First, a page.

William F. Fearon
SAN DIEGO — Fractional flow reserve derived from coronary angiography is comparable to conventional pressure wire-derived FFR for physiologic assessment of coronary stenoses, according to new findings from the FAST-FFR trial.
“FFR derived from routine coronary angiography had a very high sensitivity, specificity and diagnostic accuracy — all of which were greater than 90% for predicting the reference standard of coronary pressure wire-derived FFR. [Angiography-derived FFR] and FFR remain tightly correlated over the range of FFR values and [angiography-derived FFR] was successfully measured in almost all cases included [in the trial],” William F. Fearon, MD, professor of medicine and director of interventional cardiology at Stanford University School of Medicine, said at TCT 2018.
Among the 301 patients and 319 vessels included in the FAST-FFR trial, the mean FFR result was 0.81. Forty-three percent had FFR values of 0.8 or lower and a majority fell into the range of intermediate stenosis — a population that is representative of patients in whom FFR is usually measured, Fearon said.
In addition to the high sensitivity (93.5%; 95% CI, 87.8-96.6) and specificity (91.2%; 95% CI, 86-94.6) of angiography-derived FFR, diagnostic accuracy (92.2%; 95% CI, 88.7-94.8), positive predictive value (89%; 95% CI, 82.6-93.2) and negative predictive value were also high (94.8%; 95% CI, 90.3-97.3). All findings were well above the predefined performance goals, according to Fearon.
“If you just focus on FFR values around the cut point of 0.8, you continue to have very high diagnostic characteristics, with sensitivity, specificity and diagnostic accuracy in the high 80% range,” Fearon said, noting that correlation between pressure wire-derived FFR and angiography-derived FFR was “excellent” without any bias throughout the whole range of FFR values.
There were 24 discordant cases, but there were no significant differences between groups in terms of clinical characteristics, he said.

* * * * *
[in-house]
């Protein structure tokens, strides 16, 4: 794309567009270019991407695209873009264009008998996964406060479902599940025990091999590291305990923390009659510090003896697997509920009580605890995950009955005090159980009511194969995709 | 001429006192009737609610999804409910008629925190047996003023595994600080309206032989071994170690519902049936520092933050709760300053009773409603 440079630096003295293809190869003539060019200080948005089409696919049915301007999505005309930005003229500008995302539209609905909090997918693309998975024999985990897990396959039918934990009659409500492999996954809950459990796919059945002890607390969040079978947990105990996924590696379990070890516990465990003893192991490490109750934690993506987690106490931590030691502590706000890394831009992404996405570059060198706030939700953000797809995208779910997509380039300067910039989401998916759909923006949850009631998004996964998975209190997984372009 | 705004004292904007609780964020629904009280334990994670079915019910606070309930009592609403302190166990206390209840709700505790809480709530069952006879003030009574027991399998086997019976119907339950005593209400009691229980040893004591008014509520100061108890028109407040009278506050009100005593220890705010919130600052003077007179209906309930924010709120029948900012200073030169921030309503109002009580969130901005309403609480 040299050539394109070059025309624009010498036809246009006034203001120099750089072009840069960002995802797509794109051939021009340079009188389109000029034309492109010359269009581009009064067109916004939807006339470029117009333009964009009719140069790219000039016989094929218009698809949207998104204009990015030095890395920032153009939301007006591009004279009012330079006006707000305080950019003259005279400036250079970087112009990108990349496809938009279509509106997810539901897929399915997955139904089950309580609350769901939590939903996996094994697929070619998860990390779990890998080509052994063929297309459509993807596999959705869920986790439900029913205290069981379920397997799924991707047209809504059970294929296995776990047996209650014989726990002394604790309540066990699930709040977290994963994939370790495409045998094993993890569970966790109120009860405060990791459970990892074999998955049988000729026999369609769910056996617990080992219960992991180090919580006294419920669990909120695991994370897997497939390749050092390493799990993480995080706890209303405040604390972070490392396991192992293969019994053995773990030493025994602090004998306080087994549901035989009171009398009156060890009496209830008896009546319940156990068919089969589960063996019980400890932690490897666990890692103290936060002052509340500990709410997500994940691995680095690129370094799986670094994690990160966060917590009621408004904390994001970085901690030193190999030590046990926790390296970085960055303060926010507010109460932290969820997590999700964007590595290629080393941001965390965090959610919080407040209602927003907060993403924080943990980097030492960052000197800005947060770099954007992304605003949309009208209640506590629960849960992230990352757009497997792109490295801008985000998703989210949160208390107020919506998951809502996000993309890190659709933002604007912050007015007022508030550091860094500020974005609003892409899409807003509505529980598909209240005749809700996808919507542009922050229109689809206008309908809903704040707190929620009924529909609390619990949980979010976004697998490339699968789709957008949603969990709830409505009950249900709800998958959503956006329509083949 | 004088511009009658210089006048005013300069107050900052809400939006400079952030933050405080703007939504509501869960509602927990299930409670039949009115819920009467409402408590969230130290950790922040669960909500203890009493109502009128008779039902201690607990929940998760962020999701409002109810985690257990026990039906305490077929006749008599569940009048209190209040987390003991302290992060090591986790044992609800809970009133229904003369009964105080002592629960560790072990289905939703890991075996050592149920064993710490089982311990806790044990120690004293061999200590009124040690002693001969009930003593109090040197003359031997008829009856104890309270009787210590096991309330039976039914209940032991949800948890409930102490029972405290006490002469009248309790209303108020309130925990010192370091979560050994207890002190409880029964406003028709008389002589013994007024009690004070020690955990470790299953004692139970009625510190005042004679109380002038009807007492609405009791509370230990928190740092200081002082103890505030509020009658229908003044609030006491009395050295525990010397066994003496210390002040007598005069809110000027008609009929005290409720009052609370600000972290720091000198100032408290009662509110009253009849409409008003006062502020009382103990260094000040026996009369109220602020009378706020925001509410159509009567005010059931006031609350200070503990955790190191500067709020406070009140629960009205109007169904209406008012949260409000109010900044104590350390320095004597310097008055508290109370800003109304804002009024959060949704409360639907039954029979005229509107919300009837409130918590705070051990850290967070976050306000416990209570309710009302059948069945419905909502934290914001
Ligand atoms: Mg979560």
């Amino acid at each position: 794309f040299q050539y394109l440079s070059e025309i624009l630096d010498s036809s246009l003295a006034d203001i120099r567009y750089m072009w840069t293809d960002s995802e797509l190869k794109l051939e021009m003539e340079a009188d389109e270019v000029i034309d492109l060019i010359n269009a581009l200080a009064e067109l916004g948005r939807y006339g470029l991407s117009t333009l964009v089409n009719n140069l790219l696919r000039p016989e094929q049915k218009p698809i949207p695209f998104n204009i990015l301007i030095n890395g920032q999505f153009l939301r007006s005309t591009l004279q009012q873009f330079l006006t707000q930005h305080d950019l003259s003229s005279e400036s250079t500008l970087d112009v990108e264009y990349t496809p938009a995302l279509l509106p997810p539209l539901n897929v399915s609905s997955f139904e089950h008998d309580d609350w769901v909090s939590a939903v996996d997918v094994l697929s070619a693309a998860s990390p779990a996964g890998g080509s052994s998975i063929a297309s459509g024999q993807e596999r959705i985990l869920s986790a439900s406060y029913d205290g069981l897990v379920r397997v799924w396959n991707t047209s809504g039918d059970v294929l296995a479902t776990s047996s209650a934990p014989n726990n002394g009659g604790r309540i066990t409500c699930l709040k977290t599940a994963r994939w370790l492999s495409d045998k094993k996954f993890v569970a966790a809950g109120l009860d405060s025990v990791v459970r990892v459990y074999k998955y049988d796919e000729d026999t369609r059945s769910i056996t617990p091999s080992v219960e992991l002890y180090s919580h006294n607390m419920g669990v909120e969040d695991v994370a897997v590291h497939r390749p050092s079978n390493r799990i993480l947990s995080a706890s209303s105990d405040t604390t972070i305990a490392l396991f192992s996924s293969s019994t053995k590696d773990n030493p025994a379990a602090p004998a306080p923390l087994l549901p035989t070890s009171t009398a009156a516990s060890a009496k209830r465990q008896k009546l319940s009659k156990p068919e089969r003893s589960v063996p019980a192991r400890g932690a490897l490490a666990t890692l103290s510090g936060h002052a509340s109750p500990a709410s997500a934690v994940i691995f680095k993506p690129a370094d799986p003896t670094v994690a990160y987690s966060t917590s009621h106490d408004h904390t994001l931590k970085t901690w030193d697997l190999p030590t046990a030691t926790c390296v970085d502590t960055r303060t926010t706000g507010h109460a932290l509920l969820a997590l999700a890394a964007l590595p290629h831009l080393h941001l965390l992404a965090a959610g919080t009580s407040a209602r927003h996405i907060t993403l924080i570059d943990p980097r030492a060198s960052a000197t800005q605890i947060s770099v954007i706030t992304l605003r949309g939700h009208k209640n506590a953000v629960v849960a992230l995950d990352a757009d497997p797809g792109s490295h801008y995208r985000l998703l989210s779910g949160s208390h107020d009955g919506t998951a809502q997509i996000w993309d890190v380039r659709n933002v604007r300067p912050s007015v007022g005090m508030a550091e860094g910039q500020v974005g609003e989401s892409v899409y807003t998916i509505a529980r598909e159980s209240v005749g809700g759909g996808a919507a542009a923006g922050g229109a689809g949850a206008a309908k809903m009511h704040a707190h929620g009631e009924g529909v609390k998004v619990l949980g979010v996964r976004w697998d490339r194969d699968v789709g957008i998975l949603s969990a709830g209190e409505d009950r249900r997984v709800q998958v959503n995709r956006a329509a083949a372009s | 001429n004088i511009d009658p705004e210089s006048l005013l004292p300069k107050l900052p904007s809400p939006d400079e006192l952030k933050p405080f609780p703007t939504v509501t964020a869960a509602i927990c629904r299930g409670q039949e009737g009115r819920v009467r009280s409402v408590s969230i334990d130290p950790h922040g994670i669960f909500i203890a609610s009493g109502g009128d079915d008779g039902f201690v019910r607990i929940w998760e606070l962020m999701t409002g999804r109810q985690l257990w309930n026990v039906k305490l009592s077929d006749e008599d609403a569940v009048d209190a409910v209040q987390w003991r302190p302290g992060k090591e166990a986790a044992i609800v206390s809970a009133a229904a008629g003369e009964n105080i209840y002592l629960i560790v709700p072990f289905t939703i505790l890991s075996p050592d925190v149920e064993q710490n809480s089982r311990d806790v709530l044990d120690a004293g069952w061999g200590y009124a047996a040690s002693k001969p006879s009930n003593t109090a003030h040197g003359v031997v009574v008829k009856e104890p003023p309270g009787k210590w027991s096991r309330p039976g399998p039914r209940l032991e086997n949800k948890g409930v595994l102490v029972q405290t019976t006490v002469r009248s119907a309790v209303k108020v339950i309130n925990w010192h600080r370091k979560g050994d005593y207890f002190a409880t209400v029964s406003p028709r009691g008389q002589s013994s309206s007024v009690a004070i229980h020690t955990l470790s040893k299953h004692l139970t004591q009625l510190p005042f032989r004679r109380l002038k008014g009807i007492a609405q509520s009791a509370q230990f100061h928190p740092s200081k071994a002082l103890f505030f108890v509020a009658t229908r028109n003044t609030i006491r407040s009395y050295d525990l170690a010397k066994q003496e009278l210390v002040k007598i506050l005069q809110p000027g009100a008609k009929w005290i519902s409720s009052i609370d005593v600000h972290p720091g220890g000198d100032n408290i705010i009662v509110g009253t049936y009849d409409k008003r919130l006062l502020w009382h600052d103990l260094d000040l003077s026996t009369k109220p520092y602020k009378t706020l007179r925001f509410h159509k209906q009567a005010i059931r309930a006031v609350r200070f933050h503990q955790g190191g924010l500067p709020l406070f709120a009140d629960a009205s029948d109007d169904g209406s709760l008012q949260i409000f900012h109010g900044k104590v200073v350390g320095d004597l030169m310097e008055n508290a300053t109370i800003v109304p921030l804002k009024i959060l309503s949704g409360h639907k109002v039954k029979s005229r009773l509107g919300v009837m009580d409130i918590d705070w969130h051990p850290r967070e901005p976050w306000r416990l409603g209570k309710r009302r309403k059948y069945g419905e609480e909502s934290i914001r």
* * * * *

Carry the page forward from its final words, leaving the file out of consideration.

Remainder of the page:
Despite evidence demonstrating the benefits of physiologic assessment, FFR utilization remains lower than expected due to a number of issues, including the extra time needed to perform FFR, wire handling characteristics, pressure wire drift, the need for hyperemia and the expense, according to Fearon. For these reasons, he noted, a technique for deriving FFR without the need for a pressure wire or hyperemic agent would be advantageous.
“[Angiography-derived FFR] may provide an easier and potentially faster method for performing physiology-guided assessment of the overall coronary angiogram, with similar accuracy to the reference standard of coronary pressure wire-based FFR. This may translate to a greater percentage of patients undergoing physiologic guidance for revascularization decisions and, ultimately, improve long-term outcomes,” Fearon said.
Coronary angiography-derived FFR involves obtaining optimal projections of the vessel of interest. A 3D reconstruction of the coronary arterial system is created, the stenoses along the vessels are assessed and, using the model of estimating resistance across the stenoses in the branches, the flow in the presence of the stenosis is then calculated and compared with the flow in the theoretical absence of the stenosis. Then, angiography-derived FFR is obtained, Fearon said.
Ten centers in the United States, Europe and Israel participated in FAST-FFR. Coronary angiography was performed at each site according to standard of care with any commercially available system. Angiography-derived FFR was performed by obtaining at least three Digital Imaging and Communications in Medicine (DICOM) videos of the vessel of interest, which were transferred immediately to the angiography-derived FFR consult. A hospital operator then calculated the angiography-derived FFR masked to the pressure wire-derived FFR and the result was sent to the core lab.
Patients with stable angina, unstable angina or non-STEMI ACS undergoing coronary angiography with coronary pressure wire-derived FFR measurement of a coronary stenosis were included in the trial. Clinical exclusion criteria included STEMI within the past 12 months, prior CABG, valve surgery or heart transplantation, severe aortic stenosis or left ventricular ejection fraction of 45% or less. Angiographic exclusion criteria included left main stenosis greater than 50%, chronic total occlusion, less than TIMI 3 flow in the target vessel, in-stent restenosis or recent stent placement in the target vessel, severe disease or a target vessel containing collaterals.
The need to study the technology in these excluded patient subsets is necessary before drawing further conclusions, Fearon said. Additionally, the researchers did not specifically assess the time needed to calculate angiography-derived FFR in comparison with pressure wire-derived FFR, which was a limitation of the study. – by Melissa Foster
Fearon WF, et al. Late-Breaking Clinical Science 2, Co-Sponsored by The European Heart Journal. Presented at: TCT Scientific Symposium; Sept. 21-25, 2018; San Diego.
Fearon WF, et al. Circulation. 2018;doi:10.1161/CIRCULATIONAHA.118.037350.
Disclosure: Fearon reports he receives institutional research support from Abbott, Medtronic and CathWorks; he is a consultant for Boston Scientific; and he has minor stock options with HeartFlow.